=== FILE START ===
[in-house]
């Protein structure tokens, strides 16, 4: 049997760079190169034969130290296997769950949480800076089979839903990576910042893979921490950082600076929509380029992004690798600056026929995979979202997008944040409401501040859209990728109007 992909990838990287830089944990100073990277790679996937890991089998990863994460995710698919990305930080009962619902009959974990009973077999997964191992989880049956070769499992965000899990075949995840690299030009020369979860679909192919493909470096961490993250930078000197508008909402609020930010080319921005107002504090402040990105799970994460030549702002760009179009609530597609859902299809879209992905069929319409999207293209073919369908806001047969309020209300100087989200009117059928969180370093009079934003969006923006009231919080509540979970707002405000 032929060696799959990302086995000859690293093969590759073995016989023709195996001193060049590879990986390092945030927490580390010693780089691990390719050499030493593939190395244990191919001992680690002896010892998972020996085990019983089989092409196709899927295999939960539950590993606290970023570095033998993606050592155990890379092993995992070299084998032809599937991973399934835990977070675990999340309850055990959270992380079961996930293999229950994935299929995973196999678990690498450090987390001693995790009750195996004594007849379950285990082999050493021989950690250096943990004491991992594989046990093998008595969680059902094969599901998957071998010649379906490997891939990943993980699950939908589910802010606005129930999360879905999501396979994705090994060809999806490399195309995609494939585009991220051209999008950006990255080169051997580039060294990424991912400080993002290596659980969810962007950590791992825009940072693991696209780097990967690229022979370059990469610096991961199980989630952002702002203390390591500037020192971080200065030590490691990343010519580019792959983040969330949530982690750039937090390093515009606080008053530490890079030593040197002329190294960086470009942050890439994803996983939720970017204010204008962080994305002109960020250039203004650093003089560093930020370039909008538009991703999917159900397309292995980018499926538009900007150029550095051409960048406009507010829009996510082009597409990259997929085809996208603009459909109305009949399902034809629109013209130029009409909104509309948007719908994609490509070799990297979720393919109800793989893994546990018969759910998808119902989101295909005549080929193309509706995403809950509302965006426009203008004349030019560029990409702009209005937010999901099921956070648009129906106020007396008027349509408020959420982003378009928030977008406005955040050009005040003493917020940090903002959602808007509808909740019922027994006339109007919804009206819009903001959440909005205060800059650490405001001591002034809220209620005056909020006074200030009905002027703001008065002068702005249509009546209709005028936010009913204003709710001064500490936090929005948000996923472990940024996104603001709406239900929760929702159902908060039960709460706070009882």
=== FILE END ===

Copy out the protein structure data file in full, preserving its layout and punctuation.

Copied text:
[in-house]
């Protein structure tokens, strides 16, 4: 049997760079190169034969130290296997769950949480800076089979839903990576910042893979921490950082600076929509380029992004690798600056026929995979979202997008944040409401501040859209990728109007 992909990838990287830089944990100073990277790679996937890991089998990863994460995710698919990305930080009962619902009959974990009973077999997964191992989880049956070769499992965000899990075949995840690299030009020369979860679909192919493909470096961490993250930078000197508008909402609020930010080319921005107002504090402040990105799970994460030549702002760009179009609530597609859902299809879209992905069929319409999207293209073919369908806001047969309020209300100087989200009117059928969180370093009079934003969006923006009231919080509540979970707002405000 032929060696799959990302086995000859690293093969590759073995016989023709195996001193060049590879990986390092945030927490580390010693780089691990390719050499030493593939190395244990191919001992680690002896010892998972020996085990019983089989092409196709899927295999939960539950590993606290970023570095033998993606050592155990890379092993995992070299084998032809599937991973399934835990977070675990999340309850055990959270992380079961996930293999229950994935299929995973196999678990690498450090987390001693995790009750195996004594007849379950285990082999050493021989950690250096943990004491991992594989046990093998008595969680059902094969599901998957071998010649379906490997891939990943993980699950939908589910802010606005129930999360879905999501396979994705090994060809999806490399195309995609494939585009991220051209999008950006990255080169051997580039060294990424991912400080993002290596659980969810962007950590791992825009940072693991696209780097990967690229022979370059990469610096991961199980989630952002702002203390390591500037020192971080200065030590490691990343010519580019792959983040969330949530982690750039937090390093515009606080008053530490890079030593040197002329190294960086470009942050890439994803996983939720970017204010204008962080994305002109960020250039203004650093003089560093930020370039909008538009991703999917159900397309292995980018499926538009900007150029550095051409960048406009507010829009996510082009597409990259997929085809996208603009459909109305009949399902034809629109013209130029009409909104509309948007719908994609490509070799990297979720393919109800793989893994546990018969759910998808119902989101295909005549080929193309509706995403809950509302965006426009203008004349030019560029990409702009209005937010999901099921956070648009129906106020007396008027349509408020959420982003378009928030977008406005955040050009005040003493917020940090903002959602808007509808909740019922027994006339109007919804009206819009903001959440909005205060800059650490405001001591002034809220209620005056909020006074200030009905002027703001008065002068702005249509009546209709005028936010009913204003709710001064500490936090929005948000996923472990940024996104603001709406239900929760929702159902908060039960709460706070009882």